Defensive and reproductive protein genes undergo rapid evolution. Small, cysteine-rich secreted peptides (CRPs) act as antimicrobial agents and function in plant intercellular signaling and are over-represented among reproductively expressed proteins. Because of their roles in defense, reproduction and development and their presence in multigene families, CRP variation can have major consequences for plant phenotypic and functional diversification. We surveyed the CRP genes of six closely related Oryza genomes comprising Oryza sativa ssp. japonica and ssp. indica, Oryza glaberrima and three accessions of Oryza rufipogon to observe patterns of evolution in these gene families and the effects of variation on their gene expression. These Oryza genomes, like other plant genomes, have accumulated large reservoirs of CRP sequences, comprising 26 groups totaling between 676 and 843 genes, in contrast to antimicrobial CRPs in animal genomes. Despite the close evolutionary relationships between the genomes, we observed rapid changes in number and structure among CRP gene families. Many CRP sequences are in gene clusters generated by local duplications, have undergone rapid turnover and are more likely to be silent or specifically expressed. By contrast, conserved CRP genes are more likely to be highly and broadly expressed. Variable CRP genes created by repeated duplication, gene modification and inactivation can gain new functions and expression patterns in newly evolved gene copies. For the CRP proteins, the process of gain/loss by deletion or duplication at gene clusters seems to be an important mechanism in evolution of the gene families, which also contributes to their expression evolution. PMID:25842177

  1. Characterization of a family of cysteine rich proteins and development of a MaSp1 derived miniature fibroin

    NASA Astrophysics Data System (ADS)

    Chuang, Tyler Casey

    Spider silk displays a unique balance of high tensile strength and extensibility, making it one of the toughest materials on the planet. Dragline silk, also known as the lifeline of the spider, represents one of the best studied fiber types and many labs are attempting to produce synthetic dragline silk fibers for commercial applications. In these studies, we develop a minifibroin for expression studies in bacteria. Using recombinant DNA methodology and protein expression studies, we develop a natural minifibroin that contains the highly conserved N- and C-terminal domains, along with several internal block repeats of MaSp1. We also characterize a family of small cysteine-rich proteins (CRPs) and demonstrate that these factors are present within the spinning dope of the major ampullate gland using MS analysis. Biochemical studies and characterization of one of the family members, CRP1, demonstrate that this factor can self-polymerize into higher molecular weight complexes under oxidizing conditions, but can be converted into a monomeric species under reducing conditions. Self-polymerization of CRP1 is also shown to be independent of pH and salt concentration, two important chemical cues that help fibroin aggregation. Overall, our data demonstrate that the polymerization state of CRP1 is dependent upon redox state, suggesting that the redox environment during fiber extrusion may help regulate the oligomerization of CRP molecules during dragline silk production.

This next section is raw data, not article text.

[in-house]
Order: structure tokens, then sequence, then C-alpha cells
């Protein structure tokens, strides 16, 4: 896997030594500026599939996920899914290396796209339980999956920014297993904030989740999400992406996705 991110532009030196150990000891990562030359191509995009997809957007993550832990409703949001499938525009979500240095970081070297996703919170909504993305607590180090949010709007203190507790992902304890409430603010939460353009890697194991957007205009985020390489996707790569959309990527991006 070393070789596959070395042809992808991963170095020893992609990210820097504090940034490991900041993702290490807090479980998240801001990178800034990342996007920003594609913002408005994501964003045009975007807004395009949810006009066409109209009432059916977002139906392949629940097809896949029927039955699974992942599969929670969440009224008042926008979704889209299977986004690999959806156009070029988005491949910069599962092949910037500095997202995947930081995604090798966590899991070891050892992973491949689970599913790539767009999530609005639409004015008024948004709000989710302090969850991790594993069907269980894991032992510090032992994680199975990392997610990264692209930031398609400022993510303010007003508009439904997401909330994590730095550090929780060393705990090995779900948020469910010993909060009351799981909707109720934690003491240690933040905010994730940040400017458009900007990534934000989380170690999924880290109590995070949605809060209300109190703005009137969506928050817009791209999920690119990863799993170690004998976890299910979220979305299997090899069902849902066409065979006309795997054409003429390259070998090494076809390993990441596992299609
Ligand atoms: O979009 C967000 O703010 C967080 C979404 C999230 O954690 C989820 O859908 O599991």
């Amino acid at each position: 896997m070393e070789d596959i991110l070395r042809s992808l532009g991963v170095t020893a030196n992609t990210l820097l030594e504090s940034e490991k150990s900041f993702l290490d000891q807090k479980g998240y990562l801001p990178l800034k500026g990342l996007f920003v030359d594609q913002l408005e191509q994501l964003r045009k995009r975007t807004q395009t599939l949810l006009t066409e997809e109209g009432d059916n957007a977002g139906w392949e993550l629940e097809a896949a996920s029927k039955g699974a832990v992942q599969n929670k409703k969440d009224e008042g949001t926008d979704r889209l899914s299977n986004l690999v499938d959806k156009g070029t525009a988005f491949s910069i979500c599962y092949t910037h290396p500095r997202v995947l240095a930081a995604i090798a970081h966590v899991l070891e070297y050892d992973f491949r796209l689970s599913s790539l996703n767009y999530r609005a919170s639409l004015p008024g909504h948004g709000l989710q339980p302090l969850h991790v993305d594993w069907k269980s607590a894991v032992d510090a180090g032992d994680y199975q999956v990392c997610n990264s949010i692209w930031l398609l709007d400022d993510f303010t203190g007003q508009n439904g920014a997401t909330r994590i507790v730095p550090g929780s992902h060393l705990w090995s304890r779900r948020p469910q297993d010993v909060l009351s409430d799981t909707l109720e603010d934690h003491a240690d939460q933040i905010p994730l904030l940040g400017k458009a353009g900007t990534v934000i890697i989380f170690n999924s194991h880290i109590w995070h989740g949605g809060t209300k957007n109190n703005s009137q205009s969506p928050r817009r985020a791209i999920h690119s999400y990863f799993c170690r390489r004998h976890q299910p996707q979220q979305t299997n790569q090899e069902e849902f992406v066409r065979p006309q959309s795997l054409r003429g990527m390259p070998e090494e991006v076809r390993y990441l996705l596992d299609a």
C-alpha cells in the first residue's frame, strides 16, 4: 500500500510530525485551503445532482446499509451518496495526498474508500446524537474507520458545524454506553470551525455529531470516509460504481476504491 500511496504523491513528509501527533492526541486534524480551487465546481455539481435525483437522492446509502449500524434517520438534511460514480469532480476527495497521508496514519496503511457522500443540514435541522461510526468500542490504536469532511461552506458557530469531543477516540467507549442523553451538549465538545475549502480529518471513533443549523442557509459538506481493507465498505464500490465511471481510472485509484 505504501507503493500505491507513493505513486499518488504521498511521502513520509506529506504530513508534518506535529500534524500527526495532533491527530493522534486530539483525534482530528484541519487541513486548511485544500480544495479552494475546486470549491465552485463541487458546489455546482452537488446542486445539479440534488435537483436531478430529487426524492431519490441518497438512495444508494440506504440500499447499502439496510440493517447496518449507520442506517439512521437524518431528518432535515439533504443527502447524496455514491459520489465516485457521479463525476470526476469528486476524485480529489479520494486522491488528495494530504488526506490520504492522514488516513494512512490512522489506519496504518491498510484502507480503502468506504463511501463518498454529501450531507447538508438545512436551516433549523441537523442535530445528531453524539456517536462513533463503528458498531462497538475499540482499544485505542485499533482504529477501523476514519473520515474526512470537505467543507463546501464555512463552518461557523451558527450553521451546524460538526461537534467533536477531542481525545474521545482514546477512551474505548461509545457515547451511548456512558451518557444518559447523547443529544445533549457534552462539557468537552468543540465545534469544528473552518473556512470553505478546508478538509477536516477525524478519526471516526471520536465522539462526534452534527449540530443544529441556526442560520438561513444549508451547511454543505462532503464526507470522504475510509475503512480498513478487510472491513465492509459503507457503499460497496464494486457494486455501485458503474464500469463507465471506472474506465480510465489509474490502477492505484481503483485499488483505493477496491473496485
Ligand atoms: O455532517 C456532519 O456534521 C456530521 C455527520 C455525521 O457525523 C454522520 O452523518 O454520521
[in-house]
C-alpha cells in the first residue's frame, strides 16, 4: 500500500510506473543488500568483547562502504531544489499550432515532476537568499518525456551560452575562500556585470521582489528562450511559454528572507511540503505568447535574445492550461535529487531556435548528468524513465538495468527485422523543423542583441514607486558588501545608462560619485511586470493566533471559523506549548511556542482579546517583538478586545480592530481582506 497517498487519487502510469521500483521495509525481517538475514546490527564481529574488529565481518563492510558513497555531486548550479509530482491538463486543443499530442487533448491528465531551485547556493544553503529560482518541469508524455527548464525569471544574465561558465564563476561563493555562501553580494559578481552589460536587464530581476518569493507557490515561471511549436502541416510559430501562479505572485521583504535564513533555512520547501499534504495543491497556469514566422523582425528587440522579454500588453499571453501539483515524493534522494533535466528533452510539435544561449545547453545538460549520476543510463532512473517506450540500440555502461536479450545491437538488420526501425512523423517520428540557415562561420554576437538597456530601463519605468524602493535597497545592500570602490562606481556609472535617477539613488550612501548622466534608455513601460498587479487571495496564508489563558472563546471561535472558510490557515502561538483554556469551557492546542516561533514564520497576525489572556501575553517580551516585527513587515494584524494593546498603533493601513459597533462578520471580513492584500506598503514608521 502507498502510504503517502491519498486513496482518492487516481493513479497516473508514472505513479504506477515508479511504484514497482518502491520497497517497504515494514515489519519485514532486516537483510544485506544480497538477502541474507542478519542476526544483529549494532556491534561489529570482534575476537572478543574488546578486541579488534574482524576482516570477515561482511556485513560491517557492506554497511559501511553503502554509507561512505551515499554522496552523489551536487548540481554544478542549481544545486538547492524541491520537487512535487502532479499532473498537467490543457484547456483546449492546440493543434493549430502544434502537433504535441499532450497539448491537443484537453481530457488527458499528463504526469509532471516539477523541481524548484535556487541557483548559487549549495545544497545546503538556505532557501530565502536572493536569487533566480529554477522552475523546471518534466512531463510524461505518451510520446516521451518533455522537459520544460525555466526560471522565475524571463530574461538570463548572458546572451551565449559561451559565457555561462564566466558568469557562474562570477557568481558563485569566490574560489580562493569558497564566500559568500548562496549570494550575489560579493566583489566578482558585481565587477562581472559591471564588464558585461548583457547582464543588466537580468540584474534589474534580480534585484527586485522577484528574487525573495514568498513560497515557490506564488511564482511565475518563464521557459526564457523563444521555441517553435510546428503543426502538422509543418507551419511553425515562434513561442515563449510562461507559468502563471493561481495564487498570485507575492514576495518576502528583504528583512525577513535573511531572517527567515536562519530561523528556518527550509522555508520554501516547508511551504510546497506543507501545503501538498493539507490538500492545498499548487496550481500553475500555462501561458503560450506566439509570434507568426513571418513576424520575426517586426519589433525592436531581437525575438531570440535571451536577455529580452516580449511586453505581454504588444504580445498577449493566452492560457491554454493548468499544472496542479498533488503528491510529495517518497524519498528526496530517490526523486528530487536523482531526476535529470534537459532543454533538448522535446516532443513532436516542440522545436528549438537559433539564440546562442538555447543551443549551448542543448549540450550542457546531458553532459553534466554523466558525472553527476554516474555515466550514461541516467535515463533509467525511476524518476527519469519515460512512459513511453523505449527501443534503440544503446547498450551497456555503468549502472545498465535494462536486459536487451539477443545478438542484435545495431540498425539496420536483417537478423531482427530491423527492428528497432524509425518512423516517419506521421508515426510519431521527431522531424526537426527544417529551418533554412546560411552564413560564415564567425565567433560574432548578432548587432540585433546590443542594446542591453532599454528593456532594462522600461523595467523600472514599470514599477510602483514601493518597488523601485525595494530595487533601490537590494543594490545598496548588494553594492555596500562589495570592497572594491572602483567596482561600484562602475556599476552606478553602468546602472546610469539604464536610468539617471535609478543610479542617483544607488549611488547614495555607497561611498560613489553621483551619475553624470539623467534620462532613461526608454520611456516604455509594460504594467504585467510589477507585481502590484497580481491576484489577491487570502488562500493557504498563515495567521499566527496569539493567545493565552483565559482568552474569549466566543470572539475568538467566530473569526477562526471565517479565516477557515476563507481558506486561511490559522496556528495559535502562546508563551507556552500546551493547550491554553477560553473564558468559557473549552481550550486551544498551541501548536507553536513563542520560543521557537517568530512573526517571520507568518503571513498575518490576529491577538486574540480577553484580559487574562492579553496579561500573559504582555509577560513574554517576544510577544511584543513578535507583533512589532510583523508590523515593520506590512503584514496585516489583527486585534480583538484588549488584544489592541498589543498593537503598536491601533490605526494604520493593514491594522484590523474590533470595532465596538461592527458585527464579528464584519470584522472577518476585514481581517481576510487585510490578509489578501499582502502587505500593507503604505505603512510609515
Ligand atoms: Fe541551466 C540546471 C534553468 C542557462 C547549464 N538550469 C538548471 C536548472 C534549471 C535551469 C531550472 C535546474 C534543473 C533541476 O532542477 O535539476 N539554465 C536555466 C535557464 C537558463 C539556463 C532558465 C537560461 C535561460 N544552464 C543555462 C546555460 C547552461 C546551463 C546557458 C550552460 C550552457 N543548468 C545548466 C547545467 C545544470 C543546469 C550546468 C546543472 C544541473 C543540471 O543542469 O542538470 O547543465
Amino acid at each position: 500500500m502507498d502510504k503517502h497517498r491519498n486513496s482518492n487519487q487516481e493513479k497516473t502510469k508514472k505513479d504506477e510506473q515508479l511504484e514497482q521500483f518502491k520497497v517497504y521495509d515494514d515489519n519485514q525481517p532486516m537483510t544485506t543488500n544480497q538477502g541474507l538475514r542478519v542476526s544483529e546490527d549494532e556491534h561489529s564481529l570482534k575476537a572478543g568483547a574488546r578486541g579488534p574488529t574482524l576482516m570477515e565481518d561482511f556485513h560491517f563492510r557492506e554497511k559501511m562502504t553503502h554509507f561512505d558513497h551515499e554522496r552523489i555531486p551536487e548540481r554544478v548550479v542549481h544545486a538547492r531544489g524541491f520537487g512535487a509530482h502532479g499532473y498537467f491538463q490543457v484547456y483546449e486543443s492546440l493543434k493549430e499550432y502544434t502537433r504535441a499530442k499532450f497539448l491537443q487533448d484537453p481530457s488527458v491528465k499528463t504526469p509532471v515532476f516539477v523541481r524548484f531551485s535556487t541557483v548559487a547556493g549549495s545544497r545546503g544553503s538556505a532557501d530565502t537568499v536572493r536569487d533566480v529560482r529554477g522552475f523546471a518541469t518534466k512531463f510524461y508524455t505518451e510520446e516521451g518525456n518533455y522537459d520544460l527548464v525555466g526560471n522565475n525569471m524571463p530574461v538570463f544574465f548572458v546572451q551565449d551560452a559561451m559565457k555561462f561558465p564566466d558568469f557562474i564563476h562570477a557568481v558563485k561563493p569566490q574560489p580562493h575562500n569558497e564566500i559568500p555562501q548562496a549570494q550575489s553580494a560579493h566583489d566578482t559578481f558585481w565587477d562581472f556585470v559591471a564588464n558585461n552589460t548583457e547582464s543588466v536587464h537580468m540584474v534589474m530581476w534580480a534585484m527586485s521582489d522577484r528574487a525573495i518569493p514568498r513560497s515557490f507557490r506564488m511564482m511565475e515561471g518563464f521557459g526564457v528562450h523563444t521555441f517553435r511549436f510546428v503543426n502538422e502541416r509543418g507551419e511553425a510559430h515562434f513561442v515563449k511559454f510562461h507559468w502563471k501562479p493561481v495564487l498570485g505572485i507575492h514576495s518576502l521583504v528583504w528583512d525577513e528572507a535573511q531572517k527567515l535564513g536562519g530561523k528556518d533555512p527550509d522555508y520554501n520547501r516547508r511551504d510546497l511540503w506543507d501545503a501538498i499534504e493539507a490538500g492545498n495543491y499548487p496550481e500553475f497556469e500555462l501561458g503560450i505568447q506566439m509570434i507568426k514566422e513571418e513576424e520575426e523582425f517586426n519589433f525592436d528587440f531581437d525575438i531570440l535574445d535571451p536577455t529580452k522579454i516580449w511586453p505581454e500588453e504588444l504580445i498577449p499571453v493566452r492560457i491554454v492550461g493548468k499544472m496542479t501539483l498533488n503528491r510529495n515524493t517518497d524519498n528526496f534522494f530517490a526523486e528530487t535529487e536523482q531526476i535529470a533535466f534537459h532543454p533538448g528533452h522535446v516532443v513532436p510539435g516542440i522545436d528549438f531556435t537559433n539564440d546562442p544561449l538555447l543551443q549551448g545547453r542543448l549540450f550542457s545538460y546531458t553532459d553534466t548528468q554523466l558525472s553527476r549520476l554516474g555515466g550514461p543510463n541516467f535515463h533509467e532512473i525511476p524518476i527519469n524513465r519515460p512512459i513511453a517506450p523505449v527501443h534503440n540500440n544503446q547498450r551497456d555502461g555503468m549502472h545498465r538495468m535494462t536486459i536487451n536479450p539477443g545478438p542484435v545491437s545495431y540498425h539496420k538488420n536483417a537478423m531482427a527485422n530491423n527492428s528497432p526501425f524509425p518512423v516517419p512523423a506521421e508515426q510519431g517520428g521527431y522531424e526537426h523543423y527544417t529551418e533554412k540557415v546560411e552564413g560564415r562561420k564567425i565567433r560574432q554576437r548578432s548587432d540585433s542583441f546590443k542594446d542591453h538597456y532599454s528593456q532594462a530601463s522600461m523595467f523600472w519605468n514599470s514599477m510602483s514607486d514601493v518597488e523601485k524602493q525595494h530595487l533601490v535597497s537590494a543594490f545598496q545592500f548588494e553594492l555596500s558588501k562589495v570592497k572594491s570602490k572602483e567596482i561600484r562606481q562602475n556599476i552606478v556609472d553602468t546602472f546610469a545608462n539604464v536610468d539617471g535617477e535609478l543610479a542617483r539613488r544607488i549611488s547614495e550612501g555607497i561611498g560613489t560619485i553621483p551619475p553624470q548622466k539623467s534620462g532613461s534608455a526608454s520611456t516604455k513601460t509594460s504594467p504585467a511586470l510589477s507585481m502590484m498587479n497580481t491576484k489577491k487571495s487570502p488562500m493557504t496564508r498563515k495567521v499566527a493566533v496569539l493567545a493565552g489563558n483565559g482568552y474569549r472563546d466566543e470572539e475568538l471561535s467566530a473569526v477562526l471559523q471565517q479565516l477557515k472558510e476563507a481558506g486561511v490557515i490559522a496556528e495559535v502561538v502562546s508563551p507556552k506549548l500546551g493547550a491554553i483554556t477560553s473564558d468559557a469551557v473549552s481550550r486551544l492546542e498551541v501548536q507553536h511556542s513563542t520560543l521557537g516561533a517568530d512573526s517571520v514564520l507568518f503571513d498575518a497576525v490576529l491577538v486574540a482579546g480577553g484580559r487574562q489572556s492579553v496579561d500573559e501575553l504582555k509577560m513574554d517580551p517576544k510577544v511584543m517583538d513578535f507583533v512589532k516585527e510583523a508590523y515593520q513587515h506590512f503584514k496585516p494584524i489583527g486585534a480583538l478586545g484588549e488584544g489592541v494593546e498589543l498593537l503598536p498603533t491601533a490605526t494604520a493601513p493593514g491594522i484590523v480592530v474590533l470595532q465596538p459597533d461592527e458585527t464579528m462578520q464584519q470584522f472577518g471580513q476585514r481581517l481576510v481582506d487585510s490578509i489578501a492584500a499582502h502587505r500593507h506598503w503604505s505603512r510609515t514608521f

2. The CAP superfamily: cysteine-rich secretory proteins, antigen 5, and pathogenesis-related 1 proteins--roles in reproduction, cancer, and immune defense.

    PubMed

    Gibbs, Gerard M; Roelants, Kim; O'Bryan, Moira K

    2008-12-01

    The cysteine-rich secretory proteins, antigen 5, and pathogenesis-related 1 proteins (CAP) superfamily members are found in a remarkable range of organisms spanning each of the animal kingdoms. Within humans and mice, there are 31 and 33 individual family members, respectively, and although many are poorly characterized, the majority show a notable expression bias to the reproductive tract and immune tissues or are deregulated in cancers. CAP superfamily proteins are most often secreted and have an extracellular endocrine or paracrine function and are involved in processes including the regulation of extracellular matrix and branching morphogenesis, potentially as either proteases or protease inhibitors; in ion channel regulation in fertility; as tumor suppressor or prooncogenic genes in tissues including the prostate; and in cell-cell adhesion during fertilization. This review describes mammalian CAP superfamily gene expression profiles, phylogenetic relationships, protein structural properties, and biological functions, and it draws into focus their potential role in health and disease. The nine subfamilies of the mammalian CAP superfamily include: the human glioma pathogenesis-related 1 (GLIPR1), Golgi associated pathogenesis related-1 (GAPR1) proteins, peptidase inhibitor 15 (PI15), peptidase inhibitor 16 (PI16), cysteine-rich secretory proteins (CRISPs), CRISP LCCL domain containing 1 (CRISPLD1), CRISP LCCL domain containing 2 (CRISPLD2), mannose receptor like and the R3H domain containing like proteins. We conclude that overall protein structural conservation within the CAP superfamily results in fundamentally similar functions for the CAP domain in all members, yet the diversity outside of this core region dramatically alters target specificity and, therefore, the biological consequences. PMID:18824526